The Week That Was, Hits and Misses

TOP MARKS go to some hardworking students at the Algonquin Times. In this age of social media, with news breaking on Twitter and journalists capturing photos on their iPhone, there’s something somehow incredibly romantic about the idea of an underground newspaper. Adding to that, the underground newspaper is being run by a small group of Algonquin College students who refused to back down when told to cease and desist publishing the Algonquin Times. As it should be.

“It’s quite an exciting time to be a journalism student at Algonquin College,” Devyn Barrie, an editor at the paper told On The City, From the Burbs

The Algonquin Students’ Association ordered the Algonquin Times student newspaper closed during the ongoing faculty strike, The student had other ideas, working on a new and independent website and print edition. Called Algonquin Timeless (LOVE THAT!), the students are aiming to keep everyone at the college up-to-date on the status of the strike. Huge kudos to all.

MAYOR JIM WATSON makes the hits list this week with his timely response to the shenanigans going on in Quebec, quick to condemn the legislation banning anyone who chooses to cover their face. Good on him. And Watson’s letter of complaint was quickly followed up by an email from OC Transpo advising employees of the city’ policy and how to deal with the public.

“Quebec Bill 62 does not apply to OC Transpo customer service and fare policies As you may have seen or heard in the media, the Quebec National Assembly recently passed Bill 62, which prohibits individuals who choose to cover their face from receiving public services,” wrote AJ Ryland, the manager of Bus & Para Transit Operations in an email obtained by On the City, From the Burbs.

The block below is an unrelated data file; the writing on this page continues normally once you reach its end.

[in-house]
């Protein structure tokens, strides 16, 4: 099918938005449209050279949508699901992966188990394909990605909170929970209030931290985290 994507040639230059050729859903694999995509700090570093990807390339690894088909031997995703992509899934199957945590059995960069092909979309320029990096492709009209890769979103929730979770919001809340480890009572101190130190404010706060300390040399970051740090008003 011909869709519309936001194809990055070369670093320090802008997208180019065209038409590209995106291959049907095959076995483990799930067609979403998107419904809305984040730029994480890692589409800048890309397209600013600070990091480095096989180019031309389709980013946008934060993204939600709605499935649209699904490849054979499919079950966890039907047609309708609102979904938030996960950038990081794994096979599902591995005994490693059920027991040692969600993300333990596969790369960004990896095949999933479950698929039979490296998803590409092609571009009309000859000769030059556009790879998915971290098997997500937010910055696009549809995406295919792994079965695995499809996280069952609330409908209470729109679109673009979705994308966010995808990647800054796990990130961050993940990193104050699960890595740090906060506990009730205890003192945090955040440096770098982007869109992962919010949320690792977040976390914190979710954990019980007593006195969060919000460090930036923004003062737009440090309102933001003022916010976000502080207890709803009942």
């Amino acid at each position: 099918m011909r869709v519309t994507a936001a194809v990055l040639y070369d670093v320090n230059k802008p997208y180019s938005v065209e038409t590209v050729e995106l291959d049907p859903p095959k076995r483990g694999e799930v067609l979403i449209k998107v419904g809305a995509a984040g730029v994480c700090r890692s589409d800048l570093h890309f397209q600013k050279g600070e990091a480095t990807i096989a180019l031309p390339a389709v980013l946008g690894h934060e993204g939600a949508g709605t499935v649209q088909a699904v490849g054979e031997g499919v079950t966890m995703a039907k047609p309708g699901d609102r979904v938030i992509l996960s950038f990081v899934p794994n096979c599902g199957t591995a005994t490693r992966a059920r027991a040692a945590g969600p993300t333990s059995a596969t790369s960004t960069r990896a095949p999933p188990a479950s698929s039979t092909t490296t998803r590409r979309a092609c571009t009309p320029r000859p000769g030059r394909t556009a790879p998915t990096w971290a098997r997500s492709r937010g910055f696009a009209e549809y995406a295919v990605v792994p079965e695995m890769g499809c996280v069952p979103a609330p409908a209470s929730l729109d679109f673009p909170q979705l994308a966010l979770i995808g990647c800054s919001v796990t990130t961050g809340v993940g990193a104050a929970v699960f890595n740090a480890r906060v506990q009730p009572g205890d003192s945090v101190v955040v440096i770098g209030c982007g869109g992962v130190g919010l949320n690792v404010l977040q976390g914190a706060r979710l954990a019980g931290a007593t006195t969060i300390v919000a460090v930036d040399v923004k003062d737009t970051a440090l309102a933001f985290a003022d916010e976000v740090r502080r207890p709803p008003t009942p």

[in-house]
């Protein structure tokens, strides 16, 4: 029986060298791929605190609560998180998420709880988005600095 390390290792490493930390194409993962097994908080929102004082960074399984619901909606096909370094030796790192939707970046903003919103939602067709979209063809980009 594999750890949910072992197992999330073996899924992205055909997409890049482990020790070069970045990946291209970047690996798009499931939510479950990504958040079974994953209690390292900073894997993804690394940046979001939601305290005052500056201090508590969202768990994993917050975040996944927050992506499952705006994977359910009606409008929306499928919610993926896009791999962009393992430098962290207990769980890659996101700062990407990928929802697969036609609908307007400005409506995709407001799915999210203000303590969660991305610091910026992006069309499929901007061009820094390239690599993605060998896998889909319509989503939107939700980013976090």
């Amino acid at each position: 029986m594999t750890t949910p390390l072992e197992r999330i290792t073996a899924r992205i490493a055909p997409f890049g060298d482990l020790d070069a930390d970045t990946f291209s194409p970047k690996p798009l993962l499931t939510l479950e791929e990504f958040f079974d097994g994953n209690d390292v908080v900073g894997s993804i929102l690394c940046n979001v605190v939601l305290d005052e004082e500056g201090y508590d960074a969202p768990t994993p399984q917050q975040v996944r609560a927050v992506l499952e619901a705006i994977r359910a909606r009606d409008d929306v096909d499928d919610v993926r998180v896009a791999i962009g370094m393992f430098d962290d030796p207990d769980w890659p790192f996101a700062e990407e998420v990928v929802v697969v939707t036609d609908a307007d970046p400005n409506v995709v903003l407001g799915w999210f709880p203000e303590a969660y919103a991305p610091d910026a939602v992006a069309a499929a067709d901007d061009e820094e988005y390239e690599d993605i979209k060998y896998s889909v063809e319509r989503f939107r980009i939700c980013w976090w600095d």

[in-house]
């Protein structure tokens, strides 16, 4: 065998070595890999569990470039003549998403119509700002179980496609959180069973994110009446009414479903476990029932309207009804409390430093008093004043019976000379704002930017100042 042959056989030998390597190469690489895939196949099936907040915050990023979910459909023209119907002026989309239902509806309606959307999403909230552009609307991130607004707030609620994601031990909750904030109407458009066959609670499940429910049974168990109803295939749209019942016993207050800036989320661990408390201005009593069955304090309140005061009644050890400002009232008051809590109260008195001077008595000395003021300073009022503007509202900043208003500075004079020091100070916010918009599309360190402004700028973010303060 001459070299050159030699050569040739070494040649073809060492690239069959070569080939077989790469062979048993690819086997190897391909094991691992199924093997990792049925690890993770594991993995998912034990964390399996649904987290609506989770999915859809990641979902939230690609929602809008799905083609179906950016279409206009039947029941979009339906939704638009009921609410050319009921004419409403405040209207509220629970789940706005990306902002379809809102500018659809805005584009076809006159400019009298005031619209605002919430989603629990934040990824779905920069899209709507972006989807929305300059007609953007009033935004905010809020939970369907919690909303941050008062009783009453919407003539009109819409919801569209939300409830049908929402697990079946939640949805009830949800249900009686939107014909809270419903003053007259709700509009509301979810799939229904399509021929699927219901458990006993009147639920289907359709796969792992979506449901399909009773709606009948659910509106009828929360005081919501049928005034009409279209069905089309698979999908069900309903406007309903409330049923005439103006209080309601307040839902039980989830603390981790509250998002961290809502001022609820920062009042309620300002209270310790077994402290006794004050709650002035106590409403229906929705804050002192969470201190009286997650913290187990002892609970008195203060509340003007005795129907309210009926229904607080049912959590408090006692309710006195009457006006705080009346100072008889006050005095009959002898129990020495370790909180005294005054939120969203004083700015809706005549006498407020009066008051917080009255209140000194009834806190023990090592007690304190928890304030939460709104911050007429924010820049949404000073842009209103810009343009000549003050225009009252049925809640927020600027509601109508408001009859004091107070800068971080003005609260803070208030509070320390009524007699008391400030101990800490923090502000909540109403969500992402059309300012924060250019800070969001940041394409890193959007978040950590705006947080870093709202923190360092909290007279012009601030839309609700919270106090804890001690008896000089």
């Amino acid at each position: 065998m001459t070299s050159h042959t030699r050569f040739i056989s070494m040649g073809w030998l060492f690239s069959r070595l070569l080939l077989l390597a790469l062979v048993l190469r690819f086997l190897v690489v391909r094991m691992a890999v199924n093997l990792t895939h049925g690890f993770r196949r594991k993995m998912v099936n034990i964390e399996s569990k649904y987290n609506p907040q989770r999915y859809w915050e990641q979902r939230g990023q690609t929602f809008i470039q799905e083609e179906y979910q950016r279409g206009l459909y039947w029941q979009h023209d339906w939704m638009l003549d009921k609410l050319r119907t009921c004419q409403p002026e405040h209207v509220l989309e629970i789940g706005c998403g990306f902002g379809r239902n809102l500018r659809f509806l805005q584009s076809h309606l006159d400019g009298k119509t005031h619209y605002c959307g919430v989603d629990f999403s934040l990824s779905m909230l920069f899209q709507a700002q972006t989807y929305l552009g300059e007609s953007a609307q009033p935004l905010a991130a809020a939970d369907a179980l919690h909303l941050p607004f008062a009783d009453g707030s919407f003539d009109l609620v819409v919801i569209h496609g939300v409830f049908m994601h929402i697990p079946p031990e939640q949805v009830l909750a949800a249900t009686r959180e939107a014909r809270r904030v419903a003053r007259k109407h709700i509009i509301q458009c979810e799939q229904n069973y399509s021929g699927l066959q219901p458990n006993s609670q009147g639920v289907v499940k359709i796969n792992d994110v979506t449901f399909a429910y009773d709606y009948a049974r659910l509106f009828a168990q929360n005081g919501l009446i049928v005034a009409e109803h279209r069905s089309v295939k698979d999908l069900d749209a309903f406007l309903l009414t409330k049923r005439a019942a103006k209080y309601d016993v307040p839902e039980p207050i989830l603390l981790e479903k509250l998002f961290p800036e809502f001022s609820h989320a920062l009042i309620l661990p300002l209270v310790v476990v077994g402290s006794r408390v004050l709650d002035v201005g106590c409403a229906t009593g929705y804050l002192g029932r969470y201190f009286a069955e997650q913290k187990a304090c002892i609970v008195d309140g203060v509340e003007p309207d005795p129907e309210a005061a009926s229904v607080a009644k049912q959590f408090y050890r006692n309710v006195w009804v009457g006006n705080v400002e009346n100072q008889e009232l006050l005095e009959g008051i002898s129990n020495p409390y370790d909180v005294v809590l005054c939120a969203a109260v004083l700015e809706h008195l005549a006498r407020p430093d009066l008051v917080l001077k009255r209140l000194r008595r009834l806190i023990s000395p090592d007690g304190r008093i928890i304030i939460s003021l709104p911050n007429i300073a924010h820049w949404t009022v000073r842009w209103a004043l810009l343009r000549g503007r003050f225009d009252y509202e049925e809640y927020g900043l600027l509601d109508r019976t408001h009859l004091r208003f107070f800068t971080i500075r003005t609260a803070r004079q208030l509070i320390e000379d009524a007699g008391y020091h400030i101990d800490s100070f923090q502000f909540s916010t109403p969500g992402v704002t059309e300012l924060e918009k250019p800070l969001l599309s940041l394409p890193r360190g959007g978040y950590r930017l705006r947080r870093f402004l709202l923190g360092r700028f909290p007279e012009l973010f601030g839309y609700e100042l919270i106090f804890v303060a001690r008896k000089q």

‘Bill 62 is legislation of the Province of Quebec. As a result, it does not apply to OC Transpo operators or passengers, even if the bus is operating in Gatineau. The City of Ottawa, which includes OC Transpo, is committed to the right and value of a “City for everyone” – respecting the diversity of its employees, residents, and customers of our municipal services. Bill 62 does not change that fact, and all existing OC Transpo customer service and fare policies continue to apply.

“If you are approached by someone who suggests that a passenger is required to remove a face covering or any other obvious religious symbol, please advise politely to them that OC Transpo is a service of the City of Ottawa. Bill 62 does not apply on our buses, and that you have no obligation to enforce it. If the person persists, contact the Transit Operations Control Center. Thank you for your attention to this matter.”

It was a BIG MISS this week for the city’s Housing First program. As reported by the CBCs Ashley Burke, landlord Nitin Mehra participated in the program, which connects people living on the streets or in shelters with landlords. Asa result,he’s now looking at thousands of dollars in damage from feces, garbage and maggots after he said no one came to the unit to check on the tenant in seven months. The video was absolutely disgusting and of course dealt a real blow to the program, which has the best of intentions but apparently no follow-through.

There are a lot of hands in this mess, including the city, the Salvation Army and the Canadian Mental Health Association. Of course, the goals of the program are laudable. But it’s naive to suggest the program not be abandoned. Let’s hope the problems are be addressed, absolutely. But it’s clear for the time being, convincing any landlord to get involved, simply naive. Widely interviewed, quite clear Mehra belongs in the Hits list, the program as it nows stands, absolutely doesn’t.

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